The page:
President Barack Obama and Swedish Prime Minister Fredrik Reinfeldt participate in a joint press conference at Rosenbad in Stockholm, Sweden, Sept. 4, 2013.

Pete SouzaPresident Obama and Swedish Prime Minister Fredrik Reinfeldt participate in a joint press conference.

During a press conference with Sweden’s Prime Minister Fredrik Reinfeldt on Wednesday afternoon Stockholm time, President Obama was asked what the United States could learn from Sweden. His first thought was sustainable energy development:

What I know about Sweden, I think, offers us some good lessons. No. 1, the work you have done on energy I think is something the United States can and will learn from. Because every country in the world right now has to recognize if we are going to continue to grow and improve our standard of living while maintaining a sustainable planet, we are going to have to change our patterns of energy use. And Sweden I think is far ahead of many other countries.

So what can the U.S. learn from Sweden?

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Sweden gets most of its electricity from hydroelectric and nuclear power, dating from investments in the ’50s and ’60s. Renewable energy — mainly wind — has also been on the rise, such that right now, over 47 percent of all energy consumed in Sweden comes from renewable sources. The vast majority of the electricity mix comes from renewables and nuclear:

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Swedish Energy Agency PDFClick to embiggen.

But this hasn’t happened on its own. The switch is the result of a concerted effort to reduce dependence on fossil fuels, which in the mid-’70s had constituted around three-quarters of total energy supply. The main driver has been a long-standing and uncontroversial carbon tax.

Sweden began taxing carbon emissions back in 1991, at around $133 per ton. The system has changed a bit over the years, with industry paying less of the tax and consumers paying more, and the tax up to around $150 per ton. Daniel Engström, the director of climate at the Forum for Reforms, Entrepreneurship and Sustainability in Sweden, said that Sweden does not have as many climate deniers as the U.S. does (most Swedish energy critics are of onshore wind farms). There have been some concerns about higher fuel prices, but because oil is so expensive to import, and the carbon tax went into effect so long ago, and because biofuels are an increasingly feasible option, many people do not notice the carbon tax. Revenues have been high, the tax is efficient, and emissions have dropped more than expected.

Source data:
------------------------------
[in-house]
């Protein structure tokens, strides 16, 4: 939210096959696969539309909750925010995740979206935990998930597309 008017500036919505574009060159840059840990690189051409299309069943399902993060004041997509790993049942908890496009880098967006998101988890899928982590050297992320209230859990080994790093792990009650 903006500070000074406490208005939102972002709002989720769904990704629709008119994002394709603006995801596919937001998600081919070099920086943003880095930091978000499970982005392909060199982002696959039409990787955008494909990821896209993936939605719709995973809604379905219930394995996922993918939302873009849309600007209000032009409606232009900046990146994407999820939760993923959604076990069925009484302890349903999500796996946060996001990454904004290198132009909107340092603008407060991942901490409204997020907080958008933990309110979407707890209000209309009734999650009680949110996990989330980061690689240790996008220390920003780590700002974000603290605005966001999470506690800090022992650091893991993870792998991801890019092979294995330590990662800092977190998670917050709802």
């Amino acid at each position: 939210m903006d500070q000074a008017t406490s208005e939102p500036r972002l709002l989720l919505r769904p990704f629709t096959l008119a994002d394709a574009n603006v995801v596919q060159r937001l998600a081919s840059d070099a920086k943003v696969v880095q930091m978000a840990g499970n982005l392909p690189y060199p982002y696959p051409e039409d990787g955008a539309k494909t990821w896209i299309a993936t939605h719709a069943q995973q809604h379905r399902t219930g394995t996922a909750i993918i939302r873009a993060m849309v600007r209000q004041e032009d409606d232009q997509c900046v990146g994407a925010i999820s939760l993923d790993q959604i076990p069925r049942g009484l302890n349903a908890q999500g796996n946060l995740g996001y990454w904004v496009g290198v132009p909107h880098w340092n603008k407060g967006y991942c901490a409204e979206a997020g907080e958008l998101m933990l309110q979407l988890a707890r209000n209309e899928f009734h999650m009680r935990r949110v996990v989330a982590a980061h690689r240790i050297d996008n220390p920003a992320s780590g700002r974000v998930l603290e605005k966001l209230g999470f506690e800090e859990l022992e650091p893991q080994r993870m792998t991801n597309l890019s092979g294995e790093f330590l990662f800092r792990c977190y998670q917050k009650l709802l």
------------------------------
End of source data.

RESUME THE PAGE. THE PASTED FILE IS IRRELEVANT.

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According to the IEA [PDF], “Sweden has the lowest share of fossil fuels in the energy supply mix among IEA member countries.” Oil accounts for 27 percent of the total energy supply, and has been steadily losing ground to biofuels. The country imports all of its oil — and more than half of those imports come from Russia. Total domestic demand has actually dropped [PDF] since 1985.

Other fossil fuels are a similarly small share of the electricity mix. Only 3 percent of the country’s total energy production comes from gas. Most of the coal used in Sweden is used for industrial purposes — it barely registers as an electricity generator.

Even so, Sweden is committed to reducing carbon emissions by 40 percent by 2020. The country also invests in renewable energy through a market-based certificate system.

After the press conference with the prime minister, President Obama visited an energy expo at Stockholm’s Royal Institute of Technology. He spoke with people at Volvo who are aiming to have fully electric public transit buses up and running by 2015, which would pay for themselves within 10 years. Obama also looked at some fuel cell and electric personal vehicles, and posed the challenges of scaling up such a system as a “chicken and egg” question: “In the United States, one of the challenges has to do with distribution … if I was going shopping, where am I gonna refuel, right?”

Sweden’s longstanding carbon tax and emissions and renewable targets have been in operation while the nation thrived economically as much of the rest of Europe fell to pieces. C. Fred Bergsten, director emeritus at the Peterson Institute for International Economics, said that “Sweden has one of the lowest inflation rates in Europe; it runs a budget surplus every year; its corporate tax rates are considerably lower than U.S. rates; and it spends more on research and development, as a share of its economy, than we do.”

So it seems that the main thing the U.S. can learn from Sweden on energy policy is that carbon pollution is not essential to economic success.